October 27, 2000

Ivy Showdown

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This is where things get interesting.

With a five-way logjam atop the Ivy football standings, the loser of this weekend’s contest between Princeton (2-4, 2-1 Ivy) and Cornell (2-4, 2-1 Ivy) could be knocked out of title contention.

“I think this weekend is critical for everyone in this race, because at this point some people are going to get behind you, you are going to move ahead of some people and some momentum is going to be created,” Cornell head coach Pete Mangurian said.

So when both teams trot onto Schoellkopf Field tomorrow at 1 p.m., those in the Crescent will be treated to a must-win game for both teams.

For the Red, the possibility of winning this game rests on how consistently it can play. Last week, Cornell spotted Brown 42 points before getting on the board right before the half.

Junior quarterback Ricky Rahne feels the team cannot let that happen again.

“We have to execute. We have to do it from the first play, we can’t wait until two minutes left in the first half to start playing offense,” he said.

“We can’t do what we have been doing in the first half,” junior wide receiver Tim Hermann agreed.

However, once the offense starts to play, it is a rather impressive machine. Against the Bears, the Red stormed back to score 34 points in the final two quarters of the game, behind Rahne’s 446-yards of passing in the game, a new school record. His first touchdown of that game was the 35th of his career, breaking the mark previously held by present-quarterbacks coach, Bill Lazor ’94.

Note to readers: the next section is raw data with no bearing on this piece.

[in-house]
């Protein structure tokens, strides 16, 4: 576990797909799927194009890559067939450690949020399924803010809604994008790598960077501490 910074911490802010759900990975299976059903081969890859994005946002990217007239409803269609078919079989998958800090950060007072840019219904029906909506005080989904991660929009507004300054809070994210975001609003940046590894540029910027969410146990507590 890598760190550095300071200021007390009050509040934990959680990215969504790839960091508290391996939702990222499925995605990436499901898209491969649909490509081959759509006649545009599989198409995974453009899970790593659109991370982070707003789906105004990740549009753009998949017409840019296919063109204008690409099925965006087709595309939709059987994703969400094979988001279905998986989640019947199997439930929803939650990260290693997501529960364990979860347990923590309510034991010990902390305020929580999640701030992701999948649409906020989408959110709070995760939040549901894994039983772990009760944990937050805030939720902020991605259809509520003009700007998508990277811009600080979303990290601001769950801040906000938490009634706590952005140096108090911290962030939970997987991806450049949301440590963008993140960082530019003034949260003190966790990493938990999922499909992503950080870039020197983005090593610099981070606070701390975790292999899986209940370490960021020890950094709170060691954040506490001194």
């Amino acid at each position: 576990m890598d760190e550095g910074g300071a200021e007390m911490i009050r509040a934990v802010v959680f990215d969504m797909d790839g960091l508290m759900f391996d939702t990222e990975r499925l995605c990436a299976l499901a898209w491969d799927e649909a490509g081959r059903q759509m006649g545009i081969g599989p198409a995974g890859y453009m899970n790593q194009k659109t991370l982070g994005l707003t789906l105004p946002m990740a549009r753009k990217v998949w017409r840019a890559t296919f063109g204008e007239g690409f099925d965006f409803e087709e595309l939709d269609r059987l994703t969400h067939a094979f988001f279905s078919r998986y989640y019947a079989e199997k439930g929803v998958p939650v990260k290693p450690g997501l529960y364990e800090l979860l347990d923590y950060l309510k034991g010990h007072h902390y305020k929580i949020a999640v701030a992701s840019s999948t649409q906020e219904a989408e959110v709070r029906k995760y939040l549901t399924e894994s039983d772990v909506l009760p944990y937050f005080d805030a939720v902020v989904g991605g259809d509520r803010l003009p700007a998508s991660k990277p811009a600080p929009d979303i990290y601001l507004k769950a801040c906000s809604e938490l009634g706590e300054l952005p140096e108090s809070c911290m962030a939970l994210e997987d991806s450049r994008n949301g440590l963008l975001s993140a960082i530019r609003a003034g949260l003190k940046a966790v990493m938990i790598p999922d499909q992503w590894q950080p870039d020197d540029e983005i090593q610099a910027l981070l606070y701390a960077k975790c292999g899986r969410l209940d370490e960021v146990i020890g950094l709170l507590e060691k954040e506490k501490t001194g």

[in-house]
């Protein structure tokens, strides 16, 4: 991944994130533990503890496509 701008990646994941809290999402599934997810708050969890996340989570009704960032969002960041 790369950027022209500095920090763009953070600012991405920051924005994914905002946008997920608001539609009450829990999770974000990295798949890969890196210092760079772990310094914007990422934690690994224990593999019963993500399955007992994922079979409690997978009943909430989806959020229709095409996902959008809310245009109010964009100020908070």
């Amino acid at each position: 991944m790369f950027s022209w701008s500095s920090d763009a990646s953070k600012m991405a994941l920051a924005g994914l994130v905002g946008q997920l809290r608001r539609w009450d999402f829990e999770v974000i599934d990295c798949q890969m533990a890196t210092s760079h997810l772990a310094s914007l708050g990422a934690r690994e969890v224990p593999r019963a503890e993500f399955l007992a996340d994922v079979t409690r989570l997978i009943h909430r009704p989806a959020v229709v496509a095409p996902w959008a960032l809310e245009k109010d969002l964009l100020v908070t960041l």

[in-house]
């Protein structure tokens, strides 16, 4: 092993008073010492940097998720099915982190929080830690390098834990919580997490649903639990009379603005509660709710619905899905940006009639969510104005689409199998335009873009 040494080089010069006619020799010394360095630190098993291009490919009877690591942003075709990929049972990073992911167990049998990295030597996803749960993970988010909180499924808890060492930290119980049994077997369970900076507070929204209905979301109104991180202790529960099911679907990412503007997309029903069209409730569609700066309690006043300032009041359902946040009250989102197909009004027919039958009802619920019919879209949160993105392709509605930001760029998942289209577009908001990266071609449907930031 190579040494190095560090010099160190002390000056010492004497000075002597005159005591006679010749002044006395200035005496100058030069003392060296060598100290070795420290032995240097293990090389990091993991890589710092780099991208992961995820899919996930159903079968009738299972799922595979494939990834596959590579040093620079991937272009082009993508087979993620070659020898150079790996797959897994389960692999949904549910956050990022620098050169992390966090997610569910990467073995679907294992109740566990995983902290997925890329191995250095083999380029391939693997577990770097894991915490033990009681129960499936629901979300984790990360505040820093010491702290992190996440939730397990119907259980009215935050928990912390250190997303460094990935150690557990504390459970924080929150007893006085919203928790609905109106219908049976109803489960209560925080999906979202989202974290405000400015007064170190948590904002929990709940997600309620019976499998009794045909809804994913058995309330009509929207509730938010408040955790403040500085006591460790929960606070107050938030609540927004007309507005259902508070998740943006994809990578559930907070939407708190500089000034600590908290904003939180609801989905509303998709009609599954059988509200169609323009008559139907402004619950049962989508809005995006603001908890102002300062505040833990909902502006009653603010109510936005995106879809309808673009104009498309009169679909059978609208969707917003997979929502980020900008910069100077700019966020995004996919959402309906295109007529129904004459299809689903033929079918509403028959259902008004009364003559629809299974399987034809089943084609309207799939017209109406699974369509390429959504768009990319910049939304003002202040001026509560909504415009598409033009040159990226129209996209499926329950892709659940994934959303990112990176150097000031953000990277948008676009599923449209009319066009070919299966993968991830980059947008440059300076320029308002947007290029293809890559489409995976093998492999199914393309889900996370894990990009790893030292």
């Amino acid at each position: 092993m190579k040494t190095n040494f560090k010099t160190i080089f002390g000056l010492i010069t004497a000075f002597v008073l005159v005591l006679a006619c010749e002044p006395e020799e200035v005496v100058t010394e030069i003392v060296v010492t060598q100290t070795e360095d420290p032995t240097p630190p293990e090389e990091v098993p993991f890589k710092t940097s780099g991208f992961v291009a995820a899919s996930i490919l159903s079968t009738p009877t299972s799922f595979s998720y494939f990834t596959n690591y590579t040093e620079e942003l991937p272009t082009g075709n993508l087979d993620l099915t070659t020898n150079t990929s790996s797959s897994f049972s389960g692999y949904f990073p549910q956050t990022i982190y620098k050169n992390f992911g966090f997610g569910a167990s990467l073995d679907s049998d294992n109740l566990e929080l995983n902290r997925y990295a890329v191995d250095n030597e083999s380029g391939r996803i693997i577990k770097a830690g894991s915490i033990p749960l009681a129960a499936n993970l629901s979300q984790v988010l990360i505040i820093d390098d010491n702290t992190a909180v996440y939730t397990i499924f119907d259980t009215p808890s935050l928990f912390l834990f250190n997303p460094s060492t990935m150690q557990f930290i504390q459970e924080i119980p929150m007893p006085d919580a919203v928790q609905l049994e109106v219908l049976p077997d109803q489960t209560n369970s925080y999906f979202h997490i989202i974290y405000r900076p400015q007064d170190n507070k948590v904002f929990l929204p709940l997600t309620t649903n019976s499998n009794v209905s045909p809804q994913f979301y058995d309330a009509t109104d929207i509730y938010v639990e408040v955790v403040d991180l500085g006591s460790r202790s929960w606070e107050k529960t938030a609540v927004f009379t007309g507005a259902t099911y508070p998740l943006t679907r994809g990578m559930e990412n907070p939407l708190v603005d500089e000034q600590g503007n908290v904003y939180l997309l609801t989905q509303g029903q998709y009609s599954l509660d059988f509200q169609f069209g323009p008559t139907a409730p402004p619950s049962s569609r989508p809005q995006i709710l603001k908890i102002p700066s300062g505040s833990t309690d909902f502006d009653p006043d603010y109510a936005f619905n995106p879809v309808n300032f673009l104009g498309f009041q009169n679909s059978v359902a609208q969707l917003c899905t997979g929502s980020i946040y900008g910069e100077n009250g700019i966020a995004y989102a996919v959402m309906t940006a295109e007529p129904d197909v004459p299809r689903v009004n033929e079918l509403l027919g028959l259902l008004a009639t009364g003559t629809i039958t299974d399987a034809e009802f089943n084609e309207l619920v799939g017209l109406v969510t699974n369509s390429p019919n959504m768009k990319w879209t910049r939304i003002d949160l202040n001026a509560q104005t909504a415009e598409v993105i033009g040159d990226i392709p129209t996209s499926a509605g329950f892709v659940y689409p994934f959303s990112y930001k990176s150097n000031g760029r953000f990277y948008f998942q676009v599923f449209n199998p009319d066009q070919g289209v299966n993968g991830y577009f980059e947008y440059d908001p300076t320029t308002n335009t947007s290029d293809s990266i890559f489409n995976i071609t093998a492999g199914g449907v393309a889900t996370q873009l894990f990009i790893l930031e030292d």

“One half they can’t be stopped, the next half they can’t do anything right,” Mangurian said of his Jekyll and Hyde team.

When the Tigers have the ball, Brian Danielewicz may be under center. If this occurs, he would be the fourth different quarterback to start for first-year head coach Roger Hughes in seven games. Tommy Crenshaw had his wrist broken in week three, his back-up Jon Blevins had a severely sprained ankle the next week and David Splithoff broke his jaw on the last play of last week’s loss to Harvard. Blevins may be able to play for the Tigers, but Danielewicz is the only health person on the squad.

“Our mentality doesn’t change much, we still have to get after them,” senior defensive lineman Tom Crone said, regarding the possibility of chasing down the Tigers’ new quarterback.

No matter who Princeton puts on the field, the Red defense must stop the run. On the season, opponents are averaging over 290-yards per game on the ground against the Red.

If the Red is to stop the run, it will key on Kyle Brandt, who has 327 yards and four touchdowns this season.

“We have to stop the run. If it is their fourth string quarterback, we need to make him make the plays. We have to make them earn everything they get,” Crone said.

One advantage Cornell has going into this game is that it is the first regular home game for squad on the season. After a 2 p.m. start time against Yale for Homecoming activities, and a 6 p.m. kickoff against Colgate due to television, the Red is ready for its normal pregame schedule.

“This is our first regular home game. We’ve had the 2 o’clock start and the 6 o’clock start. It’s going to be nice to have the same routine as we used to,” Rahne said.

But when the ball is teed up at 1 p.m. tomorrow, all the team will need for motivation is this simple fact:

“There is a championship four games away [and] we have to win every week to do it,” Mangurian said.

Archived article by J.V. Anderton